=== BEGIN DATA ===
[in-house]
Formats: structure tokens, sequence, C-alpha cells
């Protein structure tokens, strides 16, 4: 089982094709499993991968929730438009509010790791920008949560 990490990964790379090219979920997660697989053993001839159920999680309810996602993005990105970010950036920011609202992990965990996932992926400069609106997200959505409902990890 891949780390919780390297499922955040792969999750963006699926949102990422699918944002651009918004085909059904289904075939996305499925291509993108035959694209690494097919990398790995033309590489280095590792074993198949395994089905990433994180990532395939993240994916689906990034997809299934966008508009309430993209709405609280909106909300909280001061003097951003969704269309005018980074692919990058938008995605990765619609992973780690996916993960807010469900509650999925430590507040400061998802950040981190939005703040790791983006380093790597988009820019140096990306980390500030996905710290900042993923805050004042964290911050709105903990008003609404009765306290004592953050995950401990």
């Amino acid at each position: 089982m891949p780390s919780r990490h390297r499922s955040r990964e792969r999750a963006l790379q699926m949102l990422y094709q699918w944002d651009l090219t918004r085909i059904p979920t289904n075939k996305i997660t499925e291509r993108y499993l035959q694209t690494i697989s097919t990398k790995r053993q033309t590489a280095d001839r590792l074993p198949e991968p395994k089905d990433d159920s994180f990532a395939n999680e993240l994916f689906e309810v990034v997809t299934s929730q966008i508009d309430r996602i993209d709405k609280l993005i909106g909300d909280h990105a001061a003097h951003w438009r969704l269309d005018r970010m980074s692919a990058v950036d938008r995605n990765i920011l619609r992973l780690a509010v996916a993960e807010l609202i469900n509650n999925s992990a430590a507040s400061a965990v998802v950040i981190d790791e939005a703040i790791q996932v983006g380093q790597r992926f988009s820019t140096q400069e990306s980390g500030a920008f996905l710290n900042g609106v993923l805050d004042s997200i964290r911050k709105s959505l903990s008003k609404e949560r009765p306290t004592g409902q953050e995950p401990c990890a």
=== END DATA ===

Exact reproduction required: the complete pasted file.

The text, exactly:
[in-house]
Formats: structure tokens, sequence, C-alpha cells
């Protein structure tokens, strides 16, 4: 089982094709499993991968929730438009509010790791920008949560 990490990964790379090219979920997660697989053993001839159920999680309810996602993005990105970010950036920011609202992990965990996932992926400069609106997200959505409902990890 891949780390919780390297499922955040792969999750963006699926949102990422699918944002651009918004085909059904289904075939996305499925291509993108035959694209690494097919990398790995033309590489280095590792074993198949395994089905990433994180990532395939993240994916689906990034997809299934966008508009309430993209709405609280909106909300909280001061003097951003969704269309005018980074692919990058938008995605990765619609992973780690996916993960807010469900509650999925430590507040400061998802950040981190939005703040790791983006380093790597988009820019140096990306980390500030996905710290900042993923805050004042964290911050709105903990008003609404009765306290004592953050995950401990």
């Amino acid at each position: 089982m891949p780390s919780r990490h390297r499922s955040r990964e792969r999750a963006l790379q699926m949102l990422y094709q699918w944002d651009l090219t918004r085909i059904p979920t289904n075939k996305i997660t499925e291509r993108y499993l035959q694209t690494i697989s097919t990398k790995r053993q033309t590489a280095d001839r590792l074993p198949e991968p395994k089905d990433d159920s994180f990532a395939n999680e993240l994916f689906e309810v990034v997809t299934s929730q966008i508009d309430r996602i993209d709405k609280l993005i909106g909300d909280h990105a001061a003097h951003w438009r969704l269309d005018r970010m980074s692919a990058v950036d938008r995605n990765i920011l619609r992973l780690a509010v996916a993960e807010l609202i469900n509650n999925s992990a430590a507040s400061a965990v998802v950040i981190d790791e939005a703040i790791q996932v983006g380093q790597r992926f988009s820019t140096q400069e990306s980390g500030a920008f996905l710290n900042g609106v993923l805050d004042s997200i964290r911050k709105s959505l903990s008003k609404e949560r009765p306290t004592g409902q953050e995950p401990c990890a």